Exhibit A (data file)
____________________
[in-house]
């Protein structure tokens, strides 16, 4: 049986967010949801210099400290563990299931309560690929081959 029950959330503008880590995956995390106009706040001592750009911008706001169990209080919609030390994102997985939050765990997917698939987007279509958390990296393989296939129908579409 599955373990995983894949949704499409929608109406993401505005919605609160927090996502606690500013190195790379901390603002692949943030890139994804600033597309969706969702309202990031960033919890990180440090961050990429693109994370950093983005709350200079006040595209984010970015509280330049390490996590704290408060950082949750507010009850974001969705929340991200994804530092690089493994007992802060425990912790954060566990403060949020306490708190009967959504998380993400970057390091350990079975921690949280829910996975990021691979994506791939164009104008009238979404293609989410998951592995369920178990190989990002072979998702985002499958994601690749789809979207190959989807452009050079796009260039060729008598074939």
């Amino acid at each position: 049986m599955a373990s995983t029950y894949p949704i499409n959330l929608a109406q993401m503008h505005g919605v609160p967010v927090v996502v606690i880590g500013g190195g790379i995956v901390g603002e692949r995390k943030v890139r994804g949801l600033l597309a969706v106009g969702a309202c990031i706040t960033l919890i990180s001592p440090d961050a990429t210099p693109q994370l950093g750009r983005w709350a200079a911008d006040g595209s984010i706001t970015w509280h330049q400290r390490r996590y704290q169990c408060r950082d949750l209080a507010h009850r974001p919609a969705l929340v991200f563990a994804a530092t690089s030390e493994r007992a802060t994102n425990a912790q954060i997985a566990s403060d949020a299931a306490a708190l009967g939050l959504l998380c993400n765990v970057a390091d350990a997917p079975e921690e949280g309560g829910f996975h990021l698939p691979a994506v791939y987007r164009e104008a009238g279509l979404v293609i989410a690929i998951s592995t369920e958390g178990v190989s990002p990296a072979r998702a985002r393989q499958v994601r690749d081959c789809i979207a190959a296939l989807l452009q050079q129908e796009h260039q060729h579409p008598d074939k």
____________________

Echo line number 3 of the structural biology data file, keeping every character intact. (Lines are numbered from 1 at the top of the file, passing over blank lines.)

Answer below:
């Amino acid at each position: 049986m599955a373990s995983t029950y894949p949704i499409n959330l929608a109406q993401m503008h505005g919605v609160p967010v927090v996502v606690i880590g500013g190195g790379i995956v901390g603002e692949r995390k943030v890139r994804g949801l600033l597309a969706v106009g969702a309202c990031i706040t960033l919890i990180s001592p440090d961050a990429t210099p693109q994370l950093g750009r983005w709350a200079a911008d006040g595209s984010i706001t970015w509280h330049q400290r390490r996590y704290q169990c408060r950082d949750l209080a507010h009850r974001p919609a969705l929340v991200f563990a994804a530092t690089s030390e493994r007992a802060t994102n425990a912790q954060i997985a566990s403060d949020a299931a306490a708190l009967g939050l959504l998380c993400n765990v970057a390091d350990a997917p079975e921690e949280g309560g829910f996975h990021l698939p691979a994506v791939y987007r164009e104008a009238g279509l979404v293609i989410a690929i998951s592995t369920e958390g178990v190989s990002p990296a072979r998702a985002r393989q499958v994601r690749d081959c789809i979207a190959a296939l989807l452009q050079q129908e796009h260039q060729h579409p008598d074939k």